Delores Harris, lead teacher, instructs the 3 and 4 year olds in her Head Start class at the St. Peter’s Catholic School facility Tuesday. Special to The Commercial/William Harvey
“When one door is closed, another is opened,” Father Anil Thomas, priest of St. Peter Catholic Church said recently.
Thomas was explaining how the closing of St. Peter’s Catholic School at the end of May due to financial problems was followed last week by the opening of the largest of 10 Head Start programs operating in Jefferson and Grant counties on the same property.
The small campus at the corner of State and Alabama streets adjacent to St. Peter’s Catholic Church is hosting 135 children between the ages of three and five years old through the pre-school program operated by Denver-based CDI Head Start.
Thomas said that the lease agreement between the Catholic Diocese of Little Rock and CDI was finalized recently.
“It was really sad for people when we closed St. Peter school down,” Thomas said. “We were looking for a chance to continue to serve the community. Mayor [Carl A.] Redus called me when the school closed down and asked me what my plan was. He contacted Lee Meadows [Program Director at Head Start Pine Bluff] and Meadows came to see me.”
“They were looking for a place and we were trying to find a use for the building,” Thomas said. “They said this place was heaven for them. Now that they are here, the legacy of St. Peter will continue.”
Meadows said that the need for space came about after their former space at the Pine Bluff School District-owned Gabe Meyer Elementary School became unsafe due to the deterioration of the facility.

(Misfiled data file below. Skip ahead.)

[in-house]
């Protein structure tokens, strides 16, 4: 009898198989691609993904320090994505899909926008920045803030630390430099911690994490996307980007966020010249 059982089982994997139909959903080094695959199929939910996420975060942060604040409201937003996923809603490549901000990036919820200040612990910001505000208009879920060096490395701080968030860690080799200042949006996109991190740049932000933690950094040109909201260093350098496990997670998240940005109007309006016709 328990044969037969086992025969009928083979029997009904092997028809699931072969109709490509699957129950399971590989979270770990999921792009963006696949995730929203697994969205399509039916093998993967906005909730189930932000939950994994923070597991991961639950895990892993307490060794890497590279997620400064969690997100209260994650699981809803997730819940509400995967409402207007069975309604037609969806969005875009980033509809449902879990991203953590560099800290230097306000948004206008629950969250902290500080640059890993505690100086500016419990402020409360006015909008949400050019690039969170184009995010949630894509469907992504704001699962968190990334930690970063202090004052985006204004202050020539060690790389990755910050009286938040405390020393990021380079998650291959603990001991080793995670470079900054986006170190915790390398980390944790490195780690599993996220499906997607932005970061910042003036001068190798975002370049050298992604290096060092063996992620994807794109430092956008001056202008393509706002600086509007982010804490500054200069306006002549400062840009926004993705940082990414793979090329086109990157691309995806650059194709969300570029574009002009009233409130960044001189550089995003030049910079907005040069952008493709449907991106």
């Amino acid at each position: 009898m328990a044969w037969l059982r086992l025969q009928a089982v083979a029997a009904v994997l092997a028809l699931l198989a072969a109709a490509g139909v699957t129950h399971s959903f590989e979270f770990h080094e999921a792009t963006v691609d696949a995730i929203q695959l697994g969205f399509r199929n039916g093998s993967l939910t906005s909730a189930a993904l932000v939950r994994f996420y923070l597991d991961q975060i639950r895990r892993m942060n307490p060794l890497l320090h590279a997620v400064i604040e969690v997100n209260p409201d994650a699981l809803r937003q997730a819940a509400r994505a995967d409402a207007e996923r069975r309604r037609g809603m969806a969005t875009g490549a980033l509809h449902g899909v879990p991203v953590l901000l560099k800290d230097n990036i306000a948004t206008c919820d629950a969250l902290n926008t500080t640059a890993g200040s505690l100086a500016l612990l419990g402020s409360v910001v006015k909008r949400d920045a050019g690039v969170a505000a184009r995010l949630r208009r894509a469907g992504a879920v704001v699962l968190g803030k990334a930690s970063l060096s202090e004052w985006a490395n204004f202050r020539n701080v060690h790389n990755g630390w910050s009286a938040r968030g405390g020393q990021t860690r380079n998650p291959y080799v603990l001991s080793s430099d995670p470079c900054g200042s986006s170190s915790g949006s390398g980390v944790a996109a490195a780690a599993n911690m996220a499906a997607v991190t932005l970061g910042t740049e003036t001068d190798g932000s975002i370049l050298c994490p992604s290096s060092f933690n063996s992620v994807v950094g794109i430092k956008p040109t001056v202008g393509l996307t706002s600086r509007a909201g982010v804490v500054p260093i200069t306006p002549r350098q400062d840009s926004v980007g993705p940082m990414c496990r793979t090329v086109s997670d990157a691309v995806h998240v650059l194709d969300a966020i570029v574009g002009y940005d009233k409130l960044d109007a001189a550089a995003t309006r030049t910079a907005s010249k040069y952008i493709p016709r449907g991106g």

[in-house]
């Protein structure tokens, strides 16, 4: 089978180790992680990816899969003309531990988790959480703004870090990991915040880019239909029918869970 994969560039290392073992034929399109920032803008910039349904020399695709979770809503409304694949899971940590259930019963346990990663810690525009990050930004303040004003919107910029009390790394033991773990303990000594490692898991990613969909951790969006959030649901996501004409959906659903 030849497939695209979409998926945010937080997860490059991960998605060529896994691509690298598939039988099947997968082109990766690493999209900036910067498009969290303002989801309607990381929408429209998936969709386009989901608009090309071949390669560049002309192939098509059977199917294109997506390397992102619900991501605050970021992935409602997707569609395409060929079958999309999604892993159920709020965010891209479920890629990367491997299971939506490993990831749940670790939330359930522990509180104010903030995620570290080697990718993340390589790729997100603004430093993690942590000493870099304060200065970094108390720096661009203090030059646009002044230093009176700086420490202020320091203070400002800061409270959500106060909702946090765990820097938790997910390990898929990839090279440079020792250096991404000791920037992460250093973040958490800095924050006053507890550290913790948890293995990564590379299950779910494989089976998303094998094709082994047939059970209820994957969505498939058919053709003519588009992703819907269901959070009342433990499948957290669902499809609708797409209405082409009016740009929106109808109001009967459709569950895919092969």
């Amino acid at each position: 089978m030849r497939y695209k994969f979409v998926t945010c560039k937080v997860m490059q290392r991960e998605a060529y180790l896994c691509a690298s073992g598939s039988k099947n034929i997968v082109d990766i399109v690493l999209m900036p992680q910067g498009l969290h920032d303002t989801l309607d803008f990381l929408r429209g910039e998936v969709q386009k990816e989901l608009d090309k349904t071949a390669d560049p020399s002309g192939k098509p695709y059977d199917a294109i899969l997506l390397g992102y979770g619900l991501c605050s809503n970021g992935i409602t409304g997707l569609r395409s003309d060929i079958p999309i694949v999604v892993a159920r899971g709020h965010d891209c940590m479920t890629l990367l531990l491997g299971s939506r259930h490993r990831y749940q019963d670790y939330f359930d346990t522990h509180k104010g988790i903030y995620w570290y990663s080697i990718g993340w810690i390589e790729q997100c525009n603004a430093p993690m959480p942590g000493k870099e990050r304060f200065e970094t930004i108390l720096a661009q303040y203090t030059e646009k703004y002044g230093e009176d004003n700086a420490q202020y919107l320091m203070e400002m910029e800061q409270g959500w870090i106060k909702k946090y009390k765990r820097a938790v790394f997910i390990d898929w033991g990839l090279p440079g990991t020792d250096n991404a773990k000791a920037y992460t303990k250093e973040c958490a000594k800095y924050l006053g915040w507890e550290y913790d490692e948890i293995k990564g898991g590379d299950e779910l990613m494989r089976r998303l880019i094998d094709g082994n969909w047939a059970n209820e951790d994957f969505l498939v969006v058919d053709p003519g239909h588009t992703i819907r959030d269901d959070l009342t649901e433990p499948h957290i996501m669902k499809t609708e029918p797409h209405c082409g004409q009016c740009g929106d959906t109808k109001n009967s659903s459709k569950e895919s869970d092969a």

“We first thought we would be able to move to the old Indiana Street School but it cost too much,” Meadows said. “I received a call that St. Peter was closing and fell in love with this place at first sight. We have seven of the 10 classrooms we had at Gabe Meyer here and the other three at Royal Oaks and West Meadows in partnership with the Housing Authority.”
Meadows said that Head Start is different from typical pre-K programs in that it must adhere to strict state and federal guidelines for curriculum.
“We are here to prepare children for kindergarten,” Meadows said. “The Head Start program is income-based and need-based. When parents come to sign up their children for the program one of our social workers asks the family what their needs may be. We look at the child and the child’s family. Head Start deals with the family itself and the needs that they may have.”
Meadows said that children from families that exceed the poverty line by up to two percent can be accepted into Head Start if they have special needs that the family cannot get addressed anywhere else.
“We always have a number of parents that try to sign up their children when we open up a Head Start program but many of them are screened out because their income is too high,” Meadows said.
“I am looking forward to a long partnership with Father Thomas and St. Peter,” Meadows said. “I remember being a student in Head Start in 1965 and to be able to be in this position now to work with these children is truly wonderful.”
Delores Harris is the head teacher at the St. Peter’s Head Start location.
“It is really God’s blessing that we are here,” Harris said. “It’s wonderful. I love the fact that we are here. It is wonderful to be part of this facility.”
Aretha Shelton is a family service worker at Head Start, along with Kim Collins and Tracey Wiley.
“It feels like a home here,” Shelton said. “I love it here. The teachers have plenty of space. We love it.”
Cafeteria employee Virlia Coleman is glad to have reliable appliances to prepare the children’s meals.
“There was more room at Gabe Mayer but some of that stuff needed fixing,” Coleman said. “The stoves here are more reliable.”
Bernestine Price is a teacher at Head Start.
“I am so happy to be in this facility,” Price said. “This place has a big parking lot and the classrooms are safe for the children.”